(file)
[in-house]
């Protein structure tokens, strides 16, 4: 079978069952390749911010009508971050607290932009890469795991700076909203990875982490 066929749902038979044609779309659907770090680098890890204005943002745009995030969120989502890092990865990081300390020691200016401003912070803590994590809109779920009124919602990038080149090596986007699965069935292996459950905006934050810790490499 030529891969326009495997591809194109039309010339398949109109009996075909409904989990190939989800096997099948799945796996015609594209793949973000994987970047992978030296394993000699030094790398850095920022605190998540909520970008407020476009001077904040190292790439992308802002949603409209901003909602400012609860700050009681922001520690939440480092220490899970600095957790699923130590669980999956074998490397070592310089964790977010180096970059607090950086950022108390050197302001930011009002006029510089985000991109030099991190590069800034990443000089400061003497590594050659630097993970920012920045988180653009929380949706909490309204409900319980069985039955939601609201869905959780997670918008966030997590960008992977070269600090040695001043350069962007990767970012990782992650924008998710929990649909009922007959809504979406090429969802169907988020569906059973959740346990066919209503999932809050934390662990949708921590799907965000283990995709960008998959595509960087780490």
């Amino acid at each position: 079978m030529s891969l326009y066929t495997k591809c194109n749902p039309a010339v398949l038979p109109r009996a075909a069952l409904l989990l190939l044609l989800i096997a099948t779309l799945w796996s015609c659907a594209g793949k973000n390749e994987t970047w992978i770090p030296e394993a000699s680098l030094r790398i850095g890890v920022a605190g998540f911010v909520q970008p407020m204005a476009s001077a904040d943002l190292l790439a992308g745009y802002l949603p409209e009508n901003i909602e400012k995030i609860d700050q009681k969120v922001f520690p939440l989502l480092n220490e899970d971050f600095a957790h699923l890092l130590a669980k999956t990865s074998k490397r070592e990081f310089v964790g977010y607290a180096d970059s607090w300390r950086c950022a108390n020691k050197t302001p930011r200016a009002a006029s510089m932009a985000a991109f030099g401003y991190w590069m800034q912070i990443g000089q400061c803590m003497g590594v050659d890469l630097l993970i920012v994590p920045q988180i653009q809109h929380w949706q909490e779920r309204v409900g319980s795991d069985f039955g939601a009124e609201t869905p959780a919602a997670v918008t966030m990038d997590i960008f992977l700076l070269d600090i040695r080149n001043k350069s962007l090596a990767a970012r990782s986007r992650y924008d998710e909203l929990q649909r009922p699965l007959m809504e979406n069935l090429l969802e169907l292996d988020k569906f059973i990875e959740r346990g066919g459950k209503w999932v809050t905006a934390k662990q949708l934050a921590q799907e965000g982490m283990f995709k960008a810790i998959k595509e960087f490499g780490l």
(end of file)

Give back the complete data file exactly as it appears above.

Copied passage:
[in-house]
């Protein structure tokens, strides 16, 4: 079978069952390749911010009508971050607290932009890469795991700076909203990875982490 066929749902038979044609779309659907770090680098890890204005943002745009995030969120989502890092990865990081300390020691200016401003912070803590994590809109779920009124919602990038080149090596986007699965069935292996459950905006934050810790490499 030529891969326009495997591809194109039309010339398949109109009996075909409904989990190939989800096997099948799945796996015609594209793949973000994987970047992978030296394993000699030094790398850095920022605190998540909520970008407020476009001077904040190292790439992308802002949603409209901003909602400012609860700050009681922001520690939440480092220490899970600095957790699923130590669980999956074998490397070592310089964790977010180096970059607090950086950022108390050197302001930011009002006029510089985000991109030099991190590069800034990443000089400061003497590594050659630097993970920012920045988180653009929380949706909490309204409900319980069985039955939601609201869905959780997670918008966030997590960008992977070269600090040695001043350069962007990767970012990782992650924008998710929990649909009922007959809504979406090429969802169907988020569906059973959740346990066919209503999932809050934390662990949708921590799907965000283990995709960008998959595509960087780490």
């Amino acid at each position: 079978m030529s891969l326009y066929t495997k591809c194109n749902p039309a010339v398949l038979p109109r009996a075909a069952l409904l989990l190939l044609l989800i096997a099948t779309l799945w796996s015609c659907a594209g793949k973000n390749e994987t970047w992978i770090p030296e394993a000699s680098l030094r790398i850095g890890v920022a605190g998540f911010v909520q970008p407020m204005a476009s001077a904040d943002l190292l790439a992308g745009y802002l949603p409209e009508n901003i909602e400012k995030i609860d700050q009681k969120v922001f520690p939440l989502l480092n220490e899970d971050f600095a957790h699923l890092l130590a669980k999956t990865s074998k490397r070592e990081f310089v964790g977010y607290a180096d970059s607090w300390r950086c950022a108390n020691k050197t302001p930011r200016a009002a006029s510089m932009a985000a991109f030099g401003y991190w590069m800034q912070i990443g000089q400061c803590m003497g590594v050659d890469l630097l993970i920012v994590p920045q988180i653009q809109h929380w949706q909490e779920r309204v409900g319980s795991d069985f039955g939601a009124e609201t869905p959780a919602a997670v918008t966030m990038d997590i960008f992977l700076l070269d600090i040695r080149n001043k350069s962007l090596a990767a970012r990782s986007r992650y924008d998710e909203l929990q649909r009922p699965l007959m809504e979406n069935l090429l969802e169907l292996d988020k569906f059973i990875e959740r346990g066919g459950k209503w999932v809050t905006a934390k662990q949708l934050a921590q799907e965000g982490m283990f995709k960008a810790i998959k595509e960087f490499g780490l």